This wiring should be of a type that will not permit the entrance of moisture and will not be affected by any acids or alkalis that may be present in the soil.

The parkway type of cable may be used for this purpose, but the most satisfactory type of wiring is rigid conduit con THE UNDERGROUND TYPE OF SPEAKER. as formerly used in some drive-ins, is sketched in this drawing (courtesy of Moiiogroph and The Sound Track). A concrete reverberation chamber, with a speaker unit inverted over the bowl portion and covered with a grille, is sunk into the parking area. Such speaker, while eliminaiing speaker standards, has some objections which are common to speaker systems which must serve more Than one car.






taining two-conductor lead-covered cable.

There should be no . splices below ground, all splices being made in watertight boxes above ground So that no moisture can enter the splice and also so that it may be readily inspected.

The speaker outlets must be of rugged water-proof construction and securely fastened to a rigid support in the proper location with respect to the position of each car. It is important that the outlets be positioned so that they will not be damaged by the car bumper.

When one circuit is run from the projection room to each ramp, switches may be provided in the projection room to disconnect that circuit from the output of the amplifiers in case of trouble. Thus, whether the difficulty is in the wiring or in one of the speakers on a given ramp, the circuit can be isolated without affecting speakers on the other ramps.

Several different methods have been used

, for Wiring the in-car speakers to the pro jection booth. Here, it will be noted that only one trunk line using No. 10 parkway cable is run down the center of the parking area, and No. 14 feeders are used to feed the speakers on each of the ramps. All of the feeders should be connected to the trunk line above ground. No connections should be made underground. The disadvantage of this method is that if a short circuit develops in the trunk line or in any of the feeder lines, all of the speakers will be affected until the short is located and repaired.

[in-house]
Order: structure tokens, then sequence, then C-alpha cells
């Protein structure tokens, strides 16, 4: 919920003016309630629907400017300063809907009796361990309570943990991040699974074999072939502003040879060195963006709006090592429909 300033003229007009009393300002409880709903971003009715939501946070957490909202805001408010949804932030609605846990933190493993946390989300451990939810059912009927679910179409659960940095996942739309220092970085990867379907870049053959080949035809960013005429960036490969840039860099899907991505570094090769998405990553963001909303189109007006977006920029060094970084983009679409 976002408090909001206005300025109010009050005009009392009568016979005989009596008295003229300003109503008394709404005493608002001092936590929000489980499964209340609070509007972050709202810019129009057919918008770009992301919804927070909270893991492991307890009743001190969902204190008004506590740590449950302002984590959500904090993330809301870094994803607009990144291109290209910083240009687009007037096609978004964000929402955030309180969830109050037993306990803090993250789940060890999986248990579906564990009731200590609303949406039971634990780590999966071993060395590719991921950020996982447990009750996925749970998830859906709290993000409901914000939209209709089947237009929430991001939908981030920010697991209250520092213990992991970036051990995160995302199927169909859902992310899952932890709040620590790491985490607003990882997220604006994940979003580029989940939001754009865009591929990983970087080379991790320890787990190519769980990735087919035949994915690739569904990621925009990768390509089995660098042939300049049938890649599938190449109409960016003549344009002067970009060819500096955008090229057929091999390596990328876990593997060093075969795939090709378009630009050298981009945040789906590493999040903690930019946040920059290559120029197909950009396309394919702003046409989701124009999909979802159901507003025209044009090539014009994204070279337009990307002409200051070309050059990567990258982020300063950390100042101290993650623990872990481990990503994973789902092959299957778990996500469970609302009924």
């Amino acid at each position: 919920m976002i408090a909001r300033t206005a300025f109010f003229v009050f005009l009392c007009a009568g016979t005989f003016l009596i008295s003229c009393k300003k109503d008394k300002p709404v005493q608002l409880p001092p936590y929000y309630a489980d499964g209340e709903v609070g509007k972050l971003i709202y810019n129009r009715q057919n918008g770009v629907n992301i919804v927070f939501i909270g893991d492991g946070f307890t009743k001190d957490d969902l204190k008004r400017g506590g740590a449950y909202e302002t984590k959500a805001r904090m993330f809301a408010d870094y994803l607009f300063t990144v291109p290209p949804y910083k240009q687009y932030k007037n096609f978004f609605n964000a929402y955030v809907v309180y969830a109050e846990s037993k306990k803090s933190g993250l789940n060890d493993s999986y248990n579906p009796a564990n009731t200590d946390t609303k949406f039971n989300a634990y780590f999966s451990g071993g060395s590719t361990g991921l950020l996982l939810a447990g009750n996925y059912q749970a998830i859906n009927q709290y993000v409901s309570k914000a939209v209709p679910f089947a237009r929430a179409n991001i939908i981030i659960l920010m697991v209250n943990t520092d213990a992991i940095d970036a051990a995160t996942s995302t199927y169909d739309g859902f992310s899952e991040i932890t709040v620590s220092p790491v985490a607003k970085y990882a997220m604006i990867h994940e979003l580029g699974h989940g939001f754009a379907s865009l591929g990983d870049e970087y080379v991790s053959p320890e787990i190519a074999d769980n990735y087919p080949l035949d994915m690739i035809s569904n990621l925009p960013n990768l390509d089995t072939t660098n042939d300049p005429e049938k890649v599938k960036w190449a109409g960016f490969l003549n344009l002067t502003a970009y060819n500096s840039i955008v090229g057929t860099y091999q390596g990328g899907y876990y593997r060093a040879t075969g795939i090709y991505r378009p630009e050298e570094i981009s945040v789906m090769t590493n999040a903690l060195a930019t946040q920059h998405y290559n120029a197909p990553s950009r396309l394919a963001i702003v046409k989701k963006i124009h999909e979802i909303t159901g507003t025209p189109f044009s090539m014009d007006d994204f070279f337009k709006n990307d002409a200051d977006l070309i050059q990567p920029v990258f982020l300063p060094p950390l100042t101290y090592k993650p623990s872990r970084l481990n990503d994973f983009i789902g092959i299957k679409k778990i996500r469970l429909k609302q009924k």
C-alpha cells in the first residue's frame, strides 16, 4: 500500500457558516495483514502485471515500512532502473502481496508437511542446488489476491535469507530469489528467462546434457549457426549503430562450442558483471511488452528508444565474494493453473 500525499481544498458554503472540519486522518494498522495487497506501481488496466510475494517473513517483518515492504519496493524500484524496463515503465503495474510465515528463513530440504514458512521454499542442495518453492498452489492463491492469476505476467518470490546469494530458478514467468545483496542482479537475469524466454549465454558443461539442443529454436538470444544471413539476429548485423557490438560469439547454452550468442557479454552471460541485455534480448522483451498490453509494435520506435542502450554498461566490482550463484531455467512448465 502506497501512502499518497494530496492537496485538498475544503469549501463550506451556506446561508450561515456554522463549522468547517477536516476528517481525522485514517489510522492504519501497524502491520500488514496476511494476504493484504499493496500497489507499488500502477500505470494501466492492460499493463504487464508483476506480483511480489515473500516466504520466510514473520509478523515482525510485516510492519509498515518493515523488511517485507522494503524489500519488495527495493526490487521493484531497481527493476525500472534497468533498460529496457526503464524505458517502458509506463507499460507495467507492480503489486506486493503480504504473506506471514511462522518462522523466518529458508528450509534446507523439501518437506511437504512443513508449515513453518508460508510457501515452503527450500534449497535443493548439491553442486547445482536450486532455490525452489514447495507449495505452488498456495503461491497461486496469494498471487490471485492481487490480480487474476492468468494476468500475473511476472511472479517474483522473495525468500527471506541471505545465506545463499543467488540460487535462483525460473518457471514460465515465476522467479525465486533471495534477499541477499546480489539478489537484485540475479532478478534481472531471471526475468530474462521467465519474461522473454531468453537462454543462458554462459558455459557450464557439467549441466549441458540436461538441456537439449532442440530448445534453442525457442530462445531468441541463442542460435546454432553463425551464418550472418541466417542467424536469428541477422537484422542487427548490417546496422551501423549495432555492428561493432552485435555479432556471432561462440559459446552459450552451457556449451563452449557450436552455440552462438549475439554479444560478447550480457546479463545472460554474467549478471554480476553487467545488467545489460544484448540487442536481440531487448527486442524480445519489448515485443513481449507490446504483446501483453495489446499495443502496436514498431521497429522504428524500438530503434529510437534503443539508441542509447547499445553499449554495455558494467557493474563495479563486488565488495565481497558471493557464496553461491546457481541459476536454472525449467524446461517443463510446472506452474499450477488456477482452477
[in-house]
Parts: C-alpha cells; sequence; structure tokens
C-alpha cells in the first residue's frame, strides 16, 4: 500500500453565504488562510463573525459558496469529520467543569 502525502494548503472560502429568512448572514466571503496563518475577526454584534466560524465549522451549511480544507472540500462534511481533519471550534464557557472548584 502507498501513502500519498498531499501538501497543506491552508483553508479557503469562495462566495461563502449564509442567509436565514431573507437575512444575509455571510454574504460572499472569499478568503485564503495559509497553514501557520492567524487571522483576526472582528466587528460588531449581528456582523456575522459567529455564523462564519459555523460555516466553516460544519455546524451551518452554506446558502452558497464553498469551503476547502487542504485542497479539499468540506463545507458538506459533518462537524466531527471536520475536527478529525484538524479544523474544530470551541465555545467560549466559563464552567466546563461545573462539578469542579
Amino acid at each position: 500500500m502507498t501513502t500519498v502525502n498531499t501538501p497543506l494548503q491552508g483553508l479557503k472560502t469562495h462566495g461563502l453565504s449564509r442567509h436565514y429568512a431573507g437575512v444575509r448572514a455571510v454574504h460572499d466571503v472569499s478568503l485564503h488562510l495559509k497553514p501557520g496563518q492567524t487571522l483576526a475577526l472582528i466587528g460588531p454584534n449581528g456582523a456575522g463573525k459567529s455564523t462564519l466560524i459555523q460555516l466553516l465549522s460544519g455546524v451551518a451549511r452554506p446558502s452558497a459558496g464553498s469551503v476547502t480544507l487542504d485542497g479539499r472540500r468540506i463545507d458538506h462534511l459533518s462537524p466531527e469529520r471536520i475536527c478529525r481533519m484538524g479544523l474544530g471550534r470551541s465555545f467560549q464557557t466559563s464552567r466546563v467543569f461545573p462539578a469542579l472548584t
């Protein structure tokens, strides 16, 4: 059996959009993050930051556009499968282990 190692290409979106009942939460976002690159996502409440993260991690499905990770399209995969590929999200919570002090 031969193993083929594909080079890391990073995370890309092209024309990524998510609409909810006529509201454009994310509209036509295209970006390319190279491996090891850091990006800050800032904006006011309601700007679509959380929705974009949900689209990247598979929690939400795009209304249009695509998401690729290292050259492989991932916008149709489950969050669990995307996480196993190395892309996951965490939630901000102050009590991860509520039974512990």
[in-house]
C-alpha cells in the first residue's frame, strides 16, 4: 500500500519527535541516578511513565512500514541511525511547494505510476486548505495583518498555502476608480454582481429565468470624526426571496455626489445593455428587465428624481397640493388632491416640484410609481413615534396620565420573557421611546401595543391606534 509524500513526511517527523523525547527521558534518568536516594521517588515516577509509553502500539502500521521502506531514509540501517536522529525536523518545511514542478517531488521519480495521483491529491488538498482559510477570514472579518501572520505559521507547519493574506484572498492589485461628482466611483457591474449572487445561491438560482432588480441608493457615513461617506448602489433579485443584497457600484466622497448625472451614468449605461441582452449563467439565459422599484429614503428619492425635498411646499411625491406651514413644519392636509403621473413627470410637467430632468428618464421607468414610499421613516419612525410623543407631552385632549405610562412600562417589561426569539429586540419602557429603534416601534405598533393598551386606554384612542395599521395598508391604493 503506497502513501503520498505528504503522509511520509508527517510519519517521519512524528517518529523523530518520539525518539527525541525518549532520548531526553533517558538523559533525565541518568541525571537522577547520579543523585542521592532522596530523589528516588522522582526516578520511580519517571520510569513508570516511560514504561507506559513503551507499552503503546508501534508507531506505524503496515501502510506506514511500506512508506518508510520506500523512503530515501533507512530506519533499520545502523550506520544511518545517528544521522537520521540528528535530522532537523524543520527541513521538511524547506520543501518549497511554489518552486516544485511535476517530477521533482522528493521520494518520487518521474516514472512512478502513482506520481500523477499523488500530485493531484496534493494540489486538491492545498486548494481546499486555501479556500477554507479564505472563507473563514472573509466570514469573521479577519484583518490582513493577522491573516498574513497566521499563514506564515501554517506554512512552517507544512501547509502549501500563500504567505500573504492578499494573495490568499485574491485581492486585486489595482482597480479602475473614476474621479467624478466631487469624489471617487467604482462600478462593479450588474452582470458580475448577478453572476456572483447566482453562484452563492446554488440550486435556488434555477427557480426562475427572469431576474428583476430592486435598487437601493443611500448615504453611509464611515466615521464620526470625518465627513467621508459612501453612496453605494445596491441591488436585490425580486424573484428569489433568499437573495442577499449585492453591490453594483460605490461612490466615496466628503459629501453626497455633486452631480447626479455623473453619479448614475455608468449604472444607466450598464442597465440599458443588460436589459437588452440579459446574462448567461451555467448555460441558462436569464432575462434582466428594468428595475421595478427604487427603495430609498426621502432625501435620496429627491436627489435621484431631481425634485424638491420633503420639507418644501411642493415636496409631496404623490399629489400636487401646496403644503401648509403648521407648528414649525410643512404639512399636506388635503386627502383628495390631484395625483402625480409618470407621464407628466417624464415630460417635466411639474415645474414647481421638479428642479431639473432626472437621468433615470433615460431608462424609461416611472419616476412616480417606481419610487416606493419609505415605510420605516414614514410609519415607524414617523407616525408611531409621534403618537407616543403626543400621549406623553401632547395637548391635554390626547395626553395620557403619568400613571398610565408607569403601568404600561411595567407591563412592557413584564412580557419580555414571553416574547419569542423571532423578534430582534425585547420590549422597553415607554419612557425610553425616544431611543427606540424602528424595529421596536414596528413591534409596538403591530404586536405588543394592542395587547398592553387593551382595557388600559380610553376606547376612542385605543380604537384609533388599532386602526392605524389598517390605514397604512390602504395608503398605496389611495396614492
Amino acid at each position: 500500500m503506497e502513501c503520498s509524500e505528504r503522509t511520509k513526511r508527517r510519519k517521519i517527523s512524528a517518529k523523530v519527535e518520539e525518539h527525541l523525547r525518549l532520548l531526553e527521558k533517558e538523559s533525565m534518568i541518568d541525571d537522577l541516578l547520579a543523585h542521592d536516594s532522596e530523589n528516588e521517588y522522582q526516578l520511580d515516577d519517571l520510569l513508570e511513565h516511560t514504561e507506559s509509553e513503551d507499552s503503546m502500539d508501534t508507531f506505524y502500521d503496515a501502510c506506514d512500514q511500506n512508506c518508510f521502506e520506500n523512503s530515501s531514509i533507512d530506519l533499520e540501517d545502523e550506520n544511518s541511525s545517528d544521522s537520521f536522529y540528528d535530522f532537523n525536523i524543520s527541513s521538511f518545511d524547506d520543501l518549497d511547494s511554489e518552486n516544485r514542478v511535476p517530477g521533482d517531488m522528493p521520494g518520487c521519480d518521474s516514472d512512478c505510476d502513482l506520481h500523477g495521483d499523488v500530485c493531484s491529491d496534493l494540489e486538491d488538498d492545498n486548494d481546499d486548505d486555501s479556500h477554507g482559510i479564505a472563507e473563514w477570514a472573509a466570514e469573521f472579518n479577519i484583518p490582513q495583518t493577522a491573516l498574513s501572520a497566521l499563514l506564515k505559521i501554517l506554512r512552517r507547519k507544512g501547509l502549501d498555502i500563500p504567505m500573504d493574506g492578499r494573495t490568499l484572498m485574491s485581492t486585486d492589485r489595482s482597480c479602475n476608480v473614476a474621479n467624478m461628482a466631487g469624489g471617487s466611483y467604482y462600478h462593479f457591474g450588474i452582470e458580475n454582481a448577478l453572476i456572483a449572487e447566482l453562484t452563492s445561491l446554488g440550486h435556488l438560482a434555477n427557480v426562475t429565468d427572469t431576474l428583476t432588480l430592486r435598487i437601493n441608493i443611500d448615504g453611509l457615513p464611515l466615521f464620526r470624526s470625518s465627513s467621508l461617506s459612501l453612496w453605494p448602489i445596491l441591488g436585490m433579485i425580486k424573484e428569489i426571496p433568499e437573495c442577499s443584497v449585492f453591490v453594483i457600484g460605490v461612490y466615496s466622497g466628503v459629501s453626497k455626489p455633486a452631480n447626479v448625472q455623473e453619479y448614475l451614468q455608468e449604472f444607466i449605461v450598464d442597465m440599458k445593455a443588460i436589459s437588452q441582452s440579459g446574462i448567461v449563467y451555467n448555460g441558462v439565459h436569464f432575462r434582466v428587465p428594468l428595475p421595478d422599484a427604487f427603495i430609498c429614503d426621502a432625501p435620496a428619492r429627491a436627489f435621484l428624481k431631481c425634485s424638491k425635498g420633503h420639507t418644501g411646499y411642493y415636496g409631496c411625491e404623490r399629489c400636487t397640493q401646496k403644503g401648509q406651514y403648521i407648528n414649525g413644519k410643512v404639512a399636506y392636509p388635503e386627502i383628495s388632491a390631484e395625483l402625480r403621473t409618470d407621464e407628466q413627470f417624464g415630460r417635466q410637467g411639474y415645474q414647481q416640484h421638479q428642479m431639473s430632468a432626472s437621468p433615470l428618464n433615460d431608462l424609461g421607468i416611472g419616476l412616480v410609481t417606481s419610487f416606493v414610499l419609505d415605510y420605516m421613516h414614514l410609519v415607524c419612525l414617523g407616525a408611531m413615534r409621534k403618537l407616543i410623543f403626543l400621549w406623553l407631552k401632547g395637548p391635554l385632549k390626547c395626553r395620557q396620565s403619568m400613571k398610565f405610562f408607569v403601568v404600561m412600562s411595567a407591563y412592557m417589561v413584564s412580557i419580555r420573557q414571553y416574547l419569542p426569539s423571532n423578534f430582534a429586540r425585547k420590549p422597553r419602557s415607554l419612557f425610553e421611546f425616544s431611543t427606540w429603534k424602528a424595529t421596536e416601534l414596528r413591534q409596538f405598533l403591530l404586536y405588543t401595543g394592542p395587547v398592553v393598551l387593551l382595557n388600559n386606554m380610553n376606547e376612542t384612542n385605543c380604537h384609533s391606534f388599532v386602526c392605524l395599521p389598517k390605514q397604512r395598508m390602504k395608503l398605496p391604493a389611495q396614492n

The in-car speaker installation is such that when the car is properly located on the ramp, the in-car speaker will be directly opposite the car window and may be easily reached and easily returned without the patron's leaving his car. It will be noted that one speaker mounting post with twu in-car speakers is positioned to serve two cars. The recommended distance between speaker mounting posts is 18 feet.

In wiring the parking area, a separate No. 10 parkway cable is run from the booth to each ramp and No. 14 parkway cable is used to feed the speakers. Switches in the booth are connected between each trunk line and the output of the amplifier, making it possible to control or isolate sections of the parking area from within the projection booth. If one trunk line develops a short circuit, it will simply be necessary to open the switch in the booth which controls that particular trunk line. This will disconnect the shorted line from the amplifier, and permit operation of all ramps except the one to which the shorted trunk line is connected.

Illumination of Speaker Standards

It has been found desirable by some drive-in theatre owners to illuminate the base of the speaker standards so that the drivers may more easily guide their cars to the correct location on the ramp. Illuminating the base of the speaker standard also greatly reduces the possibility of cars running into the speaker standards and damaging them.

The illumination is provided by a lowwattage lamp mounted on each speaker standard and shaded so that all of the light is reflected to the base of the speaker standard. Electric power must be provided at each speaker standard for these lamps.

1945 Theatre Catalog, 4th Edition, Page 508